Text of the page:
- 05/30/2011, 10:07AM ET
Outlaw... said 05/30, 10:07 AM
Topic- is fishing a sport?
My answer is yes.
In fact, fishing is classified as an outdoor sport.
Bass Pro Shops is considered a SPORTING goods store.
You might say it doesn't require much of anything, but I'd like to see some of you pull in a 15 pound catfish on 10 pound test line. Or pull in a marlin. Hell, I doubt most of them could even take a bream off the hook.
The big fish put up a fight that requires strength, along with finesse and stamina in many cases.
There is no lack of competition angle on this TD either. There are countless fishing tournaments around the world. Hell, The Bass Masters Tournament pulls in well over a million dollars every year.
The fact that in most cases in the US, most fishermen do not have to fish to stay alive makes it a sport. With so many anglers employing the catch and release deal, means that they are fishing for sport, and not out of necessity.
If things like golf and NASCAR are considered sports, then there is no question in my mind that fishing is a sport.
Good luck MMT.
BM. said 05/30, 08:25 PM
As you all know, I love to fish. Hell, look at my avatar.
That being said, I do not believe fishing can be considered a "sport". Sure, there are competitions and tournaments and all that jazz, but you do not have to be athletic whatsoever to be a professional fisherman.
You say "If golf and NASCAR are sports" etc... that fishing has to be considered a sport. Not true.
Golf requires athleticism in order to be successful. It is pure mechanics and takes unbelievable coordination and muscle memory. NASCAR, as you know, requires unbelievable stamina in order to be successful.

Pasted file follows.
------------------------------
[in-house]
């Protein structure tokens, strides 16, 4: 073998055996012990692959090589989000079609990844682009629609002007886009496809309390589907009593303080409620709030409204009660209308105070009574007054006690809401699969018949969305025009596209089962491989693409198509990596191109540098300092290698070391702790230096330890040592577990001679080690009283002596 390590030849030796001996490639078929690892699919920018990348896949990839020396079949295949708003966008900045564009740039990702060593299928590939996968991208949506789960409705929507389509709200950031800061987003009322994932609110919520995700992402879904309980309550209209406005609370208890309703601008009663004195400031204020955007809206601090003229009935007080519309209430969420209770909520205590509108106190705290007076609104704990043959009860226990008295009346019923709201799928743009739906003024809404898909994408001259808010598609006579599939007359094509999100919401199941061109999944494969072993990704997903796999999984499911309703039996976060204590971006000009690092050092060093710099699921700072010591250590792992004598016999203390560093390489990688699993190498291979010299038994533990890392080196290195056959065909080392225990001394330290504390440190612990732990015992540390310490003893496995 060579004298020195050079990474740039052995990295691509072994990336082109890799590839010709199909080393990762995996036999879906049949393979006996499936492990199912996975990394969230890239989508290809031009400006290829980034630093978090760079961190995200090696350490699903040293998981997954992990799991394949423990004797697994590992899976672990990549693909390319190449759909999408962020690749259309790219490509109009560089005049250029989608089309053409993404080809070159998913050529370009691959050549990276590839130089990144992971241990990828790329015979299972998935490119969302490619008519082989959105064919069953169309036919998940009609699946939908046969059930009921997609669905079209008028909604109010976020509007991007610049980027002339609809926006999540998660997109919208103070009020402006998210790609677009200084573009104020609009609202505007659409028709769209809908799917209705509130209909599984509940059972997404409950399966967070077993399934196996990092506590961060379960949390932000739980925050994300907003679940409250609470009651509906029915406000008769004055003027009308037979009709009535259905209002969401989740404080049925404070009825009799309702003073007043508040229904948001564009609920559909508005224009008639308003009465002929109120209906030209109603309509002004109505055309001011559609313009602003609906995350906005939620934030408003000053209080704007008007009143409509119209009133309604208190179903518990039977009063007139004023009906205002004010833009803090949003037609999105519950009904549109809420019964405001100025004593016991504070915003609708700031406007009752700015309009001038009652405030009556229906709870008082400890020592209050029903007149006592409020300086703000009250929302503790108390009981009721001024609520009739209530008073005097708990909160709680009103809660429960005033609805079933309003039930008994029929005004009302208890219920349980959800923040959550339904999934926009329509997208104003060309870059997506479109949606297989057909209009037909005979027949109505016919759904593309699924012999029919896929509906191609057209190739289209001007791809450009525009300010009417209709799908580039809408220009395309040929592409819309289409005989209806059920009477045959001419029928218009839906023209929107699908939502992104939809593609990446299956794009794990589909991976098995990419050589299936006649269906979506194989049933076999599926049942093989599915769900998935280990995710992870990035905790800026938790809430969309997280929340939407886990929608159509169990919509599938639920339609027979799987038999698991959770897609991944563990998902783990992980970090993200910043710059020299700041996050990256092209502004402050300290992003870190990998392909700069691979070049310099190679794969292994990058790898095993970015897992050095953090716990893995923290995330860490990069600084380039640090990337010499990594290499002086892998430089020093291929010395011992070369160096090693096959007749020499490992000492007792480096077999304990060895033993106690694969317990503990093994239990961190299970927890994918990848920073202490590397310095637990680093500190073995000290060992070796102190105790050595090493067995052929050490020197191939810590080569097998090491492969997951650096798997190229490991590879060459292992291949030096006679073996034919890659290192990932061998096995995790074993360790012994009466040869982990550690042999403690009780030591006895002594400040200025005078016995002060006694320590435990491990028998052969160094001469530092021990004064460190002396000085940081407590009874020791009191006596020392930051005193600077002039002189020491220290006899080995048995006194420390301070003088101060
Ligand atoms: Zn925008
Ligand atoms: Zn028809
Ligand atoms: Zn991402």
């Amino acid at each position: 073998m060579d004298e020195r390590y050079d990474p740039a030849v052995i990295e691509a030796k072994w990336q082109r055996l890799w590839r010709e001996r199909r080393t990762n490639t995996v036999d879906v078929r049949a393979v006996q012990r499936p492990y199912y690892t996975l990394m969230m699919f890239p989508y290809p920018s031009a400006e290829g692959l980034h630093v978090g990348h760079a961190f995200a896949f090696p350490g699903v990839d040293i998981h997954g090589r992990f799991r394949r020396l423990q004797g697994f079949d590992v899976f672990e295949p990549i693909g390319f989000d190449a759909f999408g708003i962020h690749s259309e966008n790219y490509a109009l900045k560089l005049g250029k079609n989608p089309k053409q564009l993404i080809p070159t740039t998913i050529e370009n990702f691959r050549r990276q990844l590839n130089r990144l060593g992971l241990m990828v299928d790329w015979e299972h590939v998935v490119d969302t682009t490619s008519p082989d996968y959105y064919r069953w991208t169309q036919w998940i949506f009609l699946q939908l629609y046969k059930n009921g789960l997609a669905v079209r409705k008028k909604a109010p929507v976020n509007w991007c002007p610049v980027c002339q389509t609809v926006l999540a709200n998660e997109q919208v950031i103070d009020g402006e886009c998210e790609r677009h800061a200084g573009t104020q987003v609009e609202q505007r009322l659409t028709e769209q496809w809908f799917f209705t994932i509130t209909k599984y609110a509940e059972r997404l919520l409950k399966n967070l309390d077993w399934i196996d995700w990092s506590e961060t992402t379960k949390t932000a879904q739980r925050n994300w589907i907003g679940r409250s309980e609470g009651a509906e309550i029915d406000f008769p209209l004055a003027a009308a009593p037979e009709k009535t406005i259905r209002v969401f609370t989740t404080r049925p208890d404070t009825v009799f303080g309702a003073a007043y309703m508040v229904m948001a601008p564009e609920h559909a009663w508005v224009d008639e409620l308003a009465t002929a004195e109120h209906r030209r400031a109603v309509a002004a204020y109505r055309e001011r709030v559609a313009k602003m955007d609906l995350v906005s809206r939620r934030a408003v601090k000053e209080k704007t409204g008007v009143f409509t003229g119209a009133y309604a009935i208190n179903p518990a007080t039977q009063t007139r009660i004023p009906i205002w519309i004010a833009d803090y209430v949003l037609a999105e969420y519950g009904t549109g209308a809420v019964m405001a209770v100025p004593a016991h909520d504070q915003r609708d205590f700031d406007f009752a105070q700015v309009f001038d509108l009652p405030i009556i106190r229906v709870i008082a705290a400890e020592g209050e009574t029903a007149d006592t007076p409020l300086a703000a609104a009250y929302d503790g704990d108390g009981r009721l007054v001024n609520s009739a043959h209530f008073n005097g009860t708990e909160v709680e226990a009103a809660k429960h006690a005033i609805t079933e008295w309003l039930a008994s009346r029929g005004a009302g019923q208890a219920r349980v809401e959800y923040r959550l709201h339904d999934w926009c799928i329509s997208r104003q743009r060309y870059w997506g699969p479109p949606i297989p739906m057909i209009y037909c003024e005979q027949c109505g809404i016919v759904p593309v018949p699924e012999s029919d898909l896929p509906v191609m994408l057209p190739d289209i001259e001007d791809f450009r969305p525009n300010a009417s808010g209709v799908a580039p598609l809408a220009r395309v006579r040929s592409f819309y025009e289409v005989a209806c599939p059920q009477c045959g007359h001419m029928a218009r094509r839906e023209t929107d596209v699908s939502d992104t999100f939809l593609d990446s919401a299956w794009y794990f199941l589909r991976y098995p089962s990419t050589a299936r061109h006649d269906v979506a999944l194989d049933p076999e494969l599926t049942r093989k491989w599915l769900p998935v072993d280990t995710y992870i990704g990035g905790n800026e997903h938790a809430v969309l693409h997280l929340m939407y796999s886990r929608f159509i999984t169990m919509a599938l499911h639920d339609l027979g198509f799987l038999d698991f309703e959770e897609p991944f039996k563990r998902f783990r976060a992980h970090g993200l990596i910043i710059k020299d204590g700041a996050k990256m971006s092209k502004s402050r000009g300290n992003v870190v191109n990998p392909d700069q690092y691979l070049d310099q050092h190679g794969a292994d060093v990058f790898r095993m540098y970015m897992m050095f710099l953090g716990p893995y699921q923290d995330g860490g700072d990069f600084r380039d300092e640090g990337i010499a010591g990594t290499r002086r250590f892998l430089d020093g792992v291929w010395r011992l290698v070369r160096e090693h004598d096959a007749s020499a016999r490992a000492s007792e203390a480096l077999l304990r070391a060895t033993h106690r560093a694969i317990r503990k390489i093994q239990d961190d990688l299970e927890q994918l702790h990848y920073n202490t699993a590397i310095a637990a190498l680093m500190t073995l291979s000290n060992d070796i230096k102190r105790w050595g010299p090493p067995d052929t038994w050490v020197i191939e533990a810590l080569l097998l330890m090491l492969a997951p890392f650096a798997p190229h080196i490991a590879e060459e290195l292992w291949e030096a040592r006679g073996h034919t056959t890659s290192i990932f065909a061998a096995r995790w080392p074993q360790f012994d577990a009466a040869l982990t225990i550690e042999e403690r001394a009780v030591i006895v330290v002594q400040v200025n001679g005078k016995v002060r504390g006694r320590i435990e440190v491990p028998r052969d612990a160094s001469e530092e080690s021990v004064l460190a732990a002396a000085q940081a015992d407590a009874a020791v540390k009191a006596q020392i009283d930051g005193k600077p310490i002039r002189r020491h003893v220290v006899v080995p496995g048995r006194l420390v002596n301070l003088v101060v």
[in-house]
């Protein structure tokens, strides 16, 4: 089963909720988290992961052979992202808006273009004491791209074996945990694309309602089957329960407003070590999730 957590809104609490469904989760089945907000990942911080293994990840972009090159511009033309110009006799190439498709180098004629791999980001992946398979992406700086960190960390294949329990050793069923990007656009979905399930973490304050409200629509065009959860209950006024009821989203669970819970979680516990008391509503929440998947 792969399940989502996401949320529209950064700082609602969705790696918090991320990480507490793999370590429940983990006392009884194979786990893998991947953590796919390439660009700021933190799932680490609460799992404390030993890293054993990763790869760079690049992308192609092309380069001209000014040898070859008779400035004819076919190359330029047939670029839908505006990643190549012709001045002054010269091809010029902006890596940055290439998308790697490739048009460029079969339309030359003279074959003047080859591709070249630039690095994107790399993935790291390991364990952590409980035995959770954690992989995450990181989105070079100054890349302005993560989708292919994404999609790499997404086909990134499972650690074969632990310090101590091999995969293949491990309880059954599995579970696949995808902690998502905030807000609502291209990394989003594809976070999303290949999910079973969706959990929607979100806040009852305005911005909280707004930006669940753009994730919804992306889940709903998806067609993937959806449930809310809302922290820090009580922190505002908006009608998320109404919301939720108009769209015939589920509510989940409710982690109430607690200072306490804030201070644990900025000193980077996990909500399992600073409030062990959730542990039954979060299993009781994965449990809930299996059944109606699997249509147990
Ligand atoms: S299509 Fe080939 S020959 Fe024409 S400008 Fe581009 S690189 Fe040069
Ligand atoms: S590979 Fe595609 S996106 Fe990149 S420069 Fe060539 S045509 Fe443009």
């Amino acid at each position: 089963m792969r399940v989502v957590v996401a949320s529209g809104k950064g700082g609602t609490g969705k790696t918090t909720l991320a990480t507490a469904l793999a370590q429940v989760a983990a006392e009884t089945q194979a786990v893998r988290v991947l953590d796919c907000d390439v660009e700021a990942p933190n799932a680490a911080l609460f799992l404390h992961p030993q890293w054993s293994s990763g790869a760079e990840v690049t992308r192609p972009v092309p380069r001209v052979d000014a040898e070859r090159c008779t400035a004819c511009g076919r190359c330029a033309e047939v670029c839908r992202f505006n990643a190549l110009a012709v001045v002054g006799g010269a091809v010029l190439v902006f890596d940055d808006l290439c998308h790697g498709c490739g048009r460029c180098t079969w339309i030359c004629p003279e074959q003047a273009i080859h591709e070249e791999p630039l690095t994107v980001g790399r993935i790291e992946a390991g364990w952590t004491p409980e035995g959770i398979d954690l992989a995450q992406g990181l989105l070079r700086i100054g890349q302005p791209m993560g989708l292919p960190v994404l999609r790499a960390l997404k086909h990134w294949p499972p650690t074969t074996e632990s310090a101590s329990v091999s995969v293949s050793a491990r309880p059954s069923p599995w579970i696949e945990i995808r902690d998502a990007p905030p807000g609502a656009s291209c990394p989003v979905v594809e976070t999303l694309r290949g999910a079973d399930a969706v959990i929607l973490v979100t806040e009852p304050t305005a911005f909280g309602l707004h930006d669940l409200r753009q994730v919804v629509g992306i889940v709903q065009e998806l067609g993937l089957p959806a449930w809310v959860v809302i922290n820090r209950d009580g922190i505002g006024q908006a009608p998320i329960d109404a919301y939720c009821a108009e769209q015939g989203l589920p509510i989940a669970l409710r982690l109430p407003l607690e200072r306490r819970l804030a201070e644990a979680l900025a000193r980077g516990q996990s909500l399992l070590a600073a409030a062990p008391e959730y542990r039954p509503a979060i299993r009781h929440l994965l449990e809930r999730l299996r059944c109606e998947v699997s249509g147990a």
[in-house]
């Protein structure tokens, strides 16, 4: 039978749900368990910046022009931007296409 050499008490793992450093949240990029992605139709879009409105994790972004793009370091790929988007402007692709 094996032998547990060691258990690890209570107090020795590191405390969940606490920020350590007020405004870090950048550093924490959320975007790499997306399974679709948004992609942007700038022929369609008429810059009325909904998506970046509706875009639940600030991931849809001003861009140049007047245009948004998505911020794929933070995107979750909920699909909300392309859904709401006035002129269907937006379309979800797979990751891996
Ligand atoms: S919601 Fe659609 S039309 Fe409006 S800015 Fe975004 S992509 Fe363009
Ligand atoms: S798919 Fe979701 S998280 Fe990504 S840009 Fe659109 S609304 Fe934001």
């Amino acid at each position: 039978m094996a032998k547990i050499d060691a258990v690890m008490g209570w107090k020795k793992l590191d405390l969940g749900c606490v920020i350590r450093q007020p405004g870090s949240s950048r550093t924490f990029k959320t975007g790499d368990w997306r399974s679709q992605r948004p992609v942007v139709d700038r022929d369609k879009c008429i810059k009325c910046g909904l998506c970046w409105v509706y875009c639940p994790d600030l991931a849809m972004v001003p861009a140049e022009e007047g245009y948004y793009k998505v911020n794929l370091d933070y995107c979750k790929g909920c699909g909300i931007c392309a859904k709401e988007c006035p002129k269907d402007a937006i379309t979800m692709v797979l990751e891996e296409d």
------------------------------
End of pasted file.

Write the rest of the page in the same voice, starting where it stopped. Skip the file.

Fishing, on the other hand, requires no athleticism. Casting a lure out into a lake is the most physical part about it. If they get tired, there are seats on the boat.
You bring up people catching marlins and what not, and say that a "normal" person couldn't do it. Not true. My friend's dad went deep sea fishing a few years back, and he caught a marlin. He is about 5 foot 10 and 300 pounds.
By the way, "fishing for sport" basically just means fishing for fun.
I apologize to Bill Dance for the above statements.
Good Luck Outlaw.
Outlaw... said 05/30, 08:40 PM
Fishing successfully requires hand eye coordination as well.
If you're gonna use a bait caster real, and you don't have good hand eye coordination, then you will be spending more time untangling your line than you will with a line in the water.
Being a sport doesn't require the participants to be athletic. Prince Fielder, Pablo Sandoval and CC Sabathia ring a bell? Hell, look at Butterbean and sumo wrestlers.
A normal guy can real in a marlin, but it's not easy. If you hook a big fiesty marlin, the fight can last well over an hour. You try and tell me it doesn't take stamina to fight a 300 pound fish for over an hour.
Fishing used to be necessary to maintain life, now that you can go to a store and buy fish, and in most places is done for fun, that makes it a sport.
Fishing takes a lot of skill to be successful at. A guy that has never fished is never gonna outfish Kevin Van Dam.
Fishing is one of the more competitive sports out there when fishing with friends. And I don't care what you say, fishing from day light to dark does require stamina especially if you are walking up creeks.
BM. said 05/30, 10:19 PM